Plus ça change
Andrew Conway, a research analyst at message security firm Cloudmark, argues that despite changes in motivation, the demographics of activists remain unchanged.
"The average hacktivist is a young male (few females are involved) in North America, Western Europe or the Middle East. The hacktivist will target those that they see as doing wrong or something immoral and will aim to expose or embarrass the perpetrator. The motive are therefore personal politics and/or ethics."
Target organisations include governments, law enforcement, big businesses and the media.
"Hacktivists often work in groups where mutual reinforcement will convince them that they are righteous in their actions," Conway explains. "However, Hacktivists are not in for the long run and will refocus their attention to the next hack quickly. There are different forms of hacktivism. Some whistle blowers are hacktivists who take action to lift the lid on what they consider to be unjust, targeting employers, the military, or secret government initiatives."
In at least one case, an old-school hacktivist graduated to the ranks of fully-fledged Islamic terrorist, following a spell in prison.
The Daily Mail reports that a member of hacktivist group TeaMp0isoN, Junaid Hussain, skipped bail before resurfacing in Syria as a disciple of ISIS.
Hussain was jailed in youth detention for six months in 2012, after he was convicted of breaking into an email account linked to former UK prime minister Tony Blair, among other attacks. Hussain (AKA "TriCK") also pleaded guilty to flooding the UK's national anti-terrorism hotline with more than 100 automated calls in a denial-of-service attack.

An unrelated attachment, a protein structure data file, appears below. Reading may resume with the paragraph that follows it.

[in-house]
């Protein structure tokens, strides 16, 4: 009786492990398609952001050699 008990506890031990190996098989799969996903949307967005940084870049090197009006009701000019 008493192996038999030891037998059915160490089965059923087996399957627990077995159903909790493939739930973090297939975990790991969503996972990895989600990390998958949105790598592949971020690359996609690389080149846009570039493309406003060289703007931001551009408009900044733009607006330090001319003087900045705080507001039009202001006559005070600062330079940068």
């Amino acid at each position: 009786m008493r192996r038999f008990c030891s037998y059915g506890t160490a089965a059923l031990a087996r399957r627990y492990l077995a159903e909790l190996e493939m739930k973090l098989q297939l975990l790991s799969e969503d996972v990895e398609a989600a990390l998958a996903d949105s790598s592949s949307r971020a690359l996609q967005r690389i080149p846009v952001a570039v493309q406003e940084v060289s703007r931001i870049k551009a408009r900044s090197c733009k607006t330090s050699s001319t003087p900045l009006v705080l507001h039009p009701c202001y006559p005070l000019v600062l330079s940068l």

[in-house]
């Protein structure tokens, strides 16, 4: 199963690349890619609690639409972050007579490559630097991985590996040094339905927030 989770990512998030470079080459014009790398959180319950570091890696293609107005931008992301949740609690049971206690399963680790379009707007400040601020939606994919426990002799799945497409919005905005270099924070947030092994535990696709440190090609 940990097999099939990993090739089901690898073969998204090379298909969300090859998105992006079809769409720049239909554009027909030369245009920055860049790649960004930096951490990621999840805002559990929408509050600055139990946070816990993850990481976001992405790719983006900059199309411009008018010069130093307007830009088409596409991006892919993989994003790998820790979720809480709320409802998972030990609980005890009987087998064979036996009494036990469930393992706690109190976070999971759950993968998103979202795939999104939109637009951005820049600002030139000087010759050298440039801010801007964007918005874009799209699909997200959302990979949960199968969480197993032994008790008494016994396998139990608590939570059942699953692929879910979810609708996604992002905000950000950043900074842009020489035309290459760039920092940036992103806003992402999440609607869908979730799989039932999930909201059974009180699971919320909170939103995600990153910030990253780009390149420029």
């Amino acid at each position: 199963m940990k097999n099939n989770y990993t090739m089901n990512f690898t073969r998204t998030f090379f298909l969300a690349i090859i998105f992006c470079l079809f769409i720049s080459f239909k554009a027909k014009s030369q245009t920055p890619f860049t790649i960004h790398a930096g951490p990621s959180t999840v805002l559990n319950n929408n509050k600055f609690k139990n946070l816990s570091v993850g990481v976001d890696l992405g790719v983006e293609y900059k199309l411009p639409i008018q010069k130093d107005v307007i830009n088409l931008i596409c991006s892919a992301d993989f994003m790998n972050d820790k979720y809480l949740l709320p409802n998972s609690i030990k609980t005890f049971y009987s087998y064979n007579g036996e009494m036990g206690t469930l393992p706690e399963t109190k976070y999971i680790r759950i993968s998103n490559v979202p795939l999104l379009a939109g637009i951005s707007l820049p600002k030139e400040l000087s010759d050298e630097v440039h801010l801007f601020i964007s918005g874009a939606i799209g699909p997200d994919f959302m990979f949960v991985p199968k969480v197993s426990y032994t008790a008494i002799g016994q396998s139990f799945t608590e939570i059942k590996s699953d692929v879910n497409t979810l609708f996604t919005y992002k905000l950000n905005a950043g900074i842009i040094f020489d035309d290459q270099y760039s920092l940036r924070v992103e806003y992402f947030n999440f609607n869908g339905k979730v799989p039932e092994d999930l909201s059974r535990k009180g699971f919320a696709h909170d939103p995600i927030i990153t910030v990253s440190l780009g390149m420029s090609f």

Field of battle
Dr Martin Wright, academic director at the Global Institute of Cyber Intelligence & Security (GICIS), argues that extremist groups are treating cyber-space as a "field of battle" like any other. He warned that all are far more ruthless than earlier terrorist groups.
“With the pro-ISIS attack on TV5Monde, one thing is absolutely clear; by targeting a French media outlet, ISIS was certain to generate a significant amount of publicity," Wright explains. "Aside from the obvious need for everyone to review their cyber-security systems and practices, the publication of the identities of relatives of French military personnel clearly demonstrates the breadth of what ISIS considers ‘legitimate targets’."
"This is a new battleground. While other terrorist organisations such as the Provisional IRA would only target the military and police and not their relatives, etc., the actions of ISIS in inviting attacks on family members has again demonstrated their brutality. By doing so, the Islamic State is seeking to not only terrorise, and thereby undermine the morale of the French military, but also signal that the security services will need to do far more to protect their own."
"It is safe to conclude that ISIS is presuming France will find the cost and effort of combatting such issues so onerous, it will change its foreign policy," he concluded.
Wright raises the possibility that terrorist may form loose alliances of interests with cyber-criminals and others.
"Terrorist groups now work collaboratively and pool resources not only amongst themselves but also with other actors, such as cyber-criminal networks and perhaps semi-governmental organisations who are opposed to the West," he adds.